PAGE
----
In recent years, as in the rest of the world, with the increasing number of invasive procedures in our country, CRK strains that can cause various hospital infections have become an important problem with the gradually decreasing treatment options. Both host-related and environmental risk factors that may cause infections, and especially nosocomial endemics, have been described. There is a limited number of studies in the literature about risk factors for nosocomial CRK infection. These studies have stated age and gender were not significant variables.[17] However, one study in our country found that age was a risk factor for CRK infection.[18] While there was no difference according to gender in our study, age of the CRK group was statistically older. We believe this may be attributed to increased comorbidity and hospitalization of elderly patients.

Some studies report that ICU stay increases risk of nosocomial CRK infection by up to 3.36-17.4 times.[19-22] Papadimitriou-Olivgeris et al.[22] reported CRK colonization in 13% of ICU patients and that ICU patients should be transferred to other wards as soon as possible. The literature also reports CRK colonization developed in 70-75% of patients who stayed in ICU.[23,24] Kofteridis et al.[23] reported ICU stay was an independent risk factor for CRK infection/ colonization. In our study, nosocomial CRK infection was most common among ICU patients (n=49; 90.7%) and there was no statistically significant difference between the cases and control groups according to the hospitalization service.

The literature reports many comorbid diseases are risk factors for CRK infection. Foremost, these include: transplantation (organ and stem cell), severe disease, chronic/acute renal failure, neurologic disease, immunosuppressive treatment, and steroid use.[14-17,19-21,25] In our study, chronic renal failure and comorbid diabetes mellitus were found to be risk factors. While one study found systemic steroid use wasn’t a risk factor for CRK infection,[26] another study found it was a preventive factor.[23] Our study found immunosuppressive treatment and steroid use as risk factors.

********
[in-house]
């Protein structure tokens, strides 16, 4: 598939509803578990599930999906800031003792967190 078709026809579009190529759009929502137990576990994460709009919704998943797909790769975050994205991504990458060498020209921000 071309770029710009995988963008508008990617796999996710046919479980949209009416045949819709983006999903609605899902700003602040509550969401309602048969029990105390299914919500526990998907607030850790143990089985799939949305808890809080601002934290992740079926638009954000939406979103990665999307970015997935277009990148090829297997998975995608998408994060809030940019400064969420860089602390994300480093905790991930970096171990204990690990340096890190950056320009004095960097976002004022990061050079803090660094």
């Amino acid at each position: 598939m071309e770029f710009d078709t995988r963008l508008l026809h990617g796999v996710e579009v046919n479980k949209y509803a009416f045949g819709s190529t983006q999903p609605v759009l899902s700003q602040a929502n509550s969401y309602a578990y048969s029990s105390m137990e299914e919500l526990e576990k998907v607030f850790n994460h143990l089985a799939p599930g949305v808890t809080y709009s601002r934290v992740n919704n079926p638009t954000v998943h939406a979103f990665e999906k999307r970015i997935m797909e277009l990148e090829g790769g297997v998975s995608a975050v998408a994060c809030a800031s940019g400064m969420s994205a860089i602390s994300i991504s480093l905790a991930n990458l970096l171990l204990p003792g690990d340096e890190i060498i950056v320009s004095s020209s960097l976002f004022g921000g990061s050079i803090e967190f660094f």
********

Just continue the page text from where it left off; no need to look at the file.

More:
There are studies in the literature that report invasive procedures and medical treatments were especially risk factors for development of CRK infection. Esen and Leblebicioglu[25] conducted a daily point-prevalence study and reported urinary catheter, nasogastric catheter, intubation, tracheostomy, central venous catheter, mechanical ventilation, and emergency surgical procedures significantly increased risk of nosocomial infection. Budak et al.[26] listed use of invasive devices, total parenteral nutrition, and transfusion of blood products as risk factors. Yigit et al.[27] reported history of surgical procedure, urinary catheter, invasive procedures, and prolonged mechanical ventilation were risk factors for CRK development. In a meta-analysis by Liu et al.,[20] central venous catheter, tracheostomy, mechanical ventilation, and total parenteral nutrition were listed as interventional risk factors. Hyle et al.[28] reported central venous catheter and Falagas et al.[12] reported tracheostomy and nasogastric catheter use were independent risk factors. Akgul et al.[16] reported tracheostomy, urinary catheter, central venous catheter, nasogastric catheter, total parenteral nutrition, mechanical ventilation procedures, and emergency operation as risk factors and emphasized that it may be caused by insufficient antisepsis, lack of proper timing of surgical prophylaxis administration, and increased complications due to emergency operation. In our study, use of H2 receptor antagonists, mechanical ventilation, presence of central venous catheter (CVC), nasogastric catheter, tracheostomy and total parenteral nutrition were determined as risk factors for CRK.

There are studies which report prolonged hospitalization as a risk factor for Klebsiella infection/colonization.[15,16,22,29] Mean infection time of CRK infections in our study was 25.0 (12.75-40.0) days, which was significantly longer compared to the control group.